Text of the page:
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In India, a gift for inter-caste couples

Officials hope to help erode the rigid social hierarchy by rewarding those who break taboos to marry 'down.'

November 04, 2007|Henry Chu | Times Staff Writer

BAIRAGHAR, INDIA — Plenty of women may feel they deserve an award for marrying their husbands, but Madhavi Arwar is actually getting one -- from the Indian government, no less.

Not that her husband, Chandrashekhar, is a bad sort. In fact, he's a good-looking guy, holds a steady job at an insurance company and dotes on their apple-cheeked son.

But he is also a Dalit, or an "untouchable," the lowest of the low under India's ancient caste system. Madhavi is not a Dalit, and for marrying "down" the social ladder, she is entitled to $250 in cash, plus a certificate of appreciation.

"I was a bit amazed that even for a thing like marriage, they were giving money," Madhavi, 33, said as she sat in her living room here in central India.

The windfall is part of the government's campaign to chop away at the barriers of caste, the complex hierarchy wherein a person's place in society is determined purely by birth.

As India struggles to modernize and transform itself into an important world player economically, officials know they need to erase these age-old divisions and expand opportunities for social mobility for all the country's 1.1 billion people, including the majority who have historically been considered low-caste and oppressed.

Mandatory quotas in education and public-sector jobs have been in place for years. Now private companies, the engine of India's rapid economic growth, are also looking to train and hire more employees from lower-caste backgrounds.

The integration efforts have enjoyed some success, especially in booming cities such as New Delhi and Mumbai, where caste distinctions are somewhat blurred. High-caste Brahmins sit next to Dalits on packed public buses. Upper-caste Indians, who in the countryside might refuse to draw water from the same well as lower castes and "untouchables" for fear of "spiritual contamination," are served by low-caste waiters in chic new restaurants. Dalits occupy some of the highest positions in the Indian government.

Last holdout

But one institution has proved stubbornly resistant to change: marriage.

Scan the matrimonial ads in any Sunday newspaper, and the importance of caste quickly becomes apparent. In a country where the vast majority of marriages are arranged, parents seeking spouses for their children tout their eligible "Agarwal," "Khatri," "Gupta," "Gujjar" or "Jat" sons and daughters, all names of castes or of communities whose caste affiliation is immediately understood.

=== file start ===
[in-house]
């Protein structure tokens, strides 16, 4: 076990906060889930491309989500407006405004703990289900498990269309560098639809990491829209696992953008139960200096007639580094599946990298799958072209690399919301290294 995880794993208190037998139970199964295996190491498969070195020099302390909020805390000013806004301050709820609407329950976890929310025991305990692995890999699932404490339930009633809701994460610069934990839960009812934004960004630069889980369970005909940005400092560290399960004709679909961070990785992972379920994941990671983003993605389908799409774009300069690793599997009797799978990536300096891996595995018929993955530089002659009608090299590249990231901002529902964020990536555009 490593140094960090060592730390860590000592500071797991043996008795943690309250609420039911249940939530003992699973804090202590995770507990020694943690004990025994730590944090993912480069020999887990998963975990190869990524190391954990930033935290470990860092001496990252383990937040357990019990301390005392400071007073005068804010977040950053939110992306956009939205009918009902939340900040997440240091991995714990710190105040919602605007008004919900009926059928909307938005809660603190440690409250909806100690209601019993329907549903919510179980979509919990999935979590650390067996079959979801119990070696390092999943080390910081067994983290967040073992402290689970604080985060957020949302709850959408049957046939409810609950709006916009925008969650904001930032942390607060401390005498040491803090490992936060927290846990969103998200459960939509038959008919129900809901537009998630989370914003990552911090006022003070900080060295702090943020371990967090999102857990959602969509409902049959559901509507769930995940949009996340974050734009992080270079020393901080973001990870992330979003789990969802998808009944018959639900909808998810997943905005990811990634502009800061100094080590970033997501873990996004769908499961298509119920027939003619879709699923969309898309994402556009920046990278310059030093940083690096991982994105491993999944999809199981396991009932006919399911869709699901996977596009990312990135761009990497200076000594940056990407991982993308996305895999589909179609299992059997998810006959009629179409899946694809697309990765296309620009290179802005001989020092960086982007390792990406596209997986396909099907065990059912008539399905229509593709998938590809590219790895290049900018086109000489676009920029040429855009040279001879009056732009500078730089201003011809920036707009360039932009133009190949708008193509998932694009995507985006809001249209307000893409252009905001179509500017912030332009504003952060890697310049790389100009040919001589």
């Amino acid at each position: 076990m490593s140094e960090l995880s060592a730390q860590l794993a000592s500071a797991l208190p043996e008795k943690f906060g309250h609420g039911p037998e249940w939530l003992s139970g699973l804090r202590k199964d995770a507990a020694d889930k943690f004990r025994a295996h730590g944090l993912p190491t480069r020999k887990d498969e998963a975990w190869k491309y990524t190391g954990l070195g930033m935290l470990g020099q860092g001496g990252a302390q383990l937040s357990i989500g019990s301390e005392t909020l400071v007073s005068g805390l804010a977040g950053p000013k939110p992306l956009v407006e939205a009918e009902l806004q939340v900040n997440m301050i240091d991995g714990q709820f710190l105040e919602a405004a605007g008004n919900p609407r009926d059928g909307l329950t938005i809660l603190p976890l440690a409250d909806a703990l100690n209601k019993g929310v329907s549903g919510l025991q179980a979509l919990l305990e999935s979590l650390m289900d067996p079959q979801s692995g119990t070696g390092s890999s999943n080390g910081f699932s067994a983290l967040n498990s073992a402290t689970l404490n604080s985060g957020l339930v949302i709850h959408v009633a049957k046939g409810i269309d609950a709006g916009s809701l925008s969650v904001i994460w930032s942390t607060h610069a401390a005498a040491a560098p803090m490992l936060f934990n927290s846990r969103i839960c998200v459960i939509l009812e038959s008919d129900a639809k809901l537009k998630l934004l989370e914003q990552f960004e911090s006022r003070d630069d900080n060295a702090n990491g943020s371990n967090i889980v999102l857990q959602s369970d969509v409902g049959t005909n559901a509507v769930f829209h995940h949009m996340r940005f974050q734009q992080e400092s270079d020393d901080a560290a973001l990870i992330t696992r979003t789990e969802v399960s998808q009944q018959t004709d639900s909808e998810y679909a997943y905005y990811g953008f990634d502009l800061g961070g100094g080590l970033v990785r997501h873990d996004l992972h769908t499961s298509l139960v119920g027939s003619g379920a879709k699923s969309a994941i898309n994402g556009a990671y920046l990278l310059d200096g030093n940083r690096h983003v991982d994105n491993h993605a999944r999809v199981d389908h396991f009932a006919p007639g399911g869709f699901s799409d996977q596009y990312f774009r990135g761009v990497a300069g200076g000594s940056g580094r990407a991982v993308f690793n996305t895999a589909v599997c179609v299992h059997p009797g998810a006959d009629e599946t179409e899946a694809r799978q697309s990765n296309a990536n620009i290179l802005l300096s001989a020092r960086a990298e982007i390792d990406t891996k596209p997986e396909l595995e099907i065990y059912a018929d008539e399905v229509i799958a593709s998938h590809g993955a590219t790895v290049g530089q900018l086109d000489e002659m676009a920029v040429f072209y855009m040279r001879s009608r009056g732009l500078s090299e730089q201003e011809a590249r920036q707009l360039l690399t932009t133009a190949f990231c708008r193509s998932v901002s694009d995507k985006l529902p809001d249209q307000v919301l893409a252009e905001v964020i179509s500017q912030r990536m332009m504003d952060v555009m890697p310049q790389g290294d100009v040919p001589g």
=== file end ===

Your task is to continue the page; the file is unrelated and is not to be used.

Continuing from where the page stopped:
In a survey last year by the New Delhi-based Center for the Study of Developing Societies, 74% of Indians said inter-caste marriages were unacceptable, despite a law passed 52 years ago that expressly affirmed an individual's right to wed whomever he or she chooses.

"It's very difficult," Meira Kumar, India's minister of social justice and empowerment, acknowledged in an interview. "You can't legislate the mind-set. You can't order an attitude."

The caste system traces back thousands of years in India, although its exact origin and how it evolved to its present form is the subject of debate.

People were generally divided among four groups: the Brahmins, or priestly caste; a kingly and warrior caste; a merchant caste; and a caste of agricultural, service and manual laborers. Those labeled "untouchable" were considered so unclean that they did not even technically belong to a caste and were outside the system, assigned the most degrading jobs, some of which persist today, such as cleaning out communal toilets with little more than their bare hands.

Modern India began with a vision of a society based on dignity for all, and caste discrimination was outlawed after independence in 1947. But notions of caste, which is inherited from the paternal line, continue to exert a heavy influence on politics and society and, despite being identified with Hinduism, cut across religious lines to affect Muslims and Christians as well.

Nowhere is this truer than with regard to marriage, a stronghold of caste and the means by which group segregation has been maintained and reinforced over the centuries.

Although no official data exist on the number of inter-caste couples, experts doubt that such alliances make up more than a tiny fraction of the total. Most probably are elopements or "love marriages," rather than arranged matches.

A dangerous step

The consequences of breaking with tradition, particularly by marrying an "untouchable," can be severe.

Inter-caste couples who defy their parents' wishes often are banished from their families. Hostile village elders find ways to invalidate such unions, sometimes by alleging that one of the partners was coerced and throwing the other in jail. Or the couple is hounded out of the community, their homes and property forfeit.

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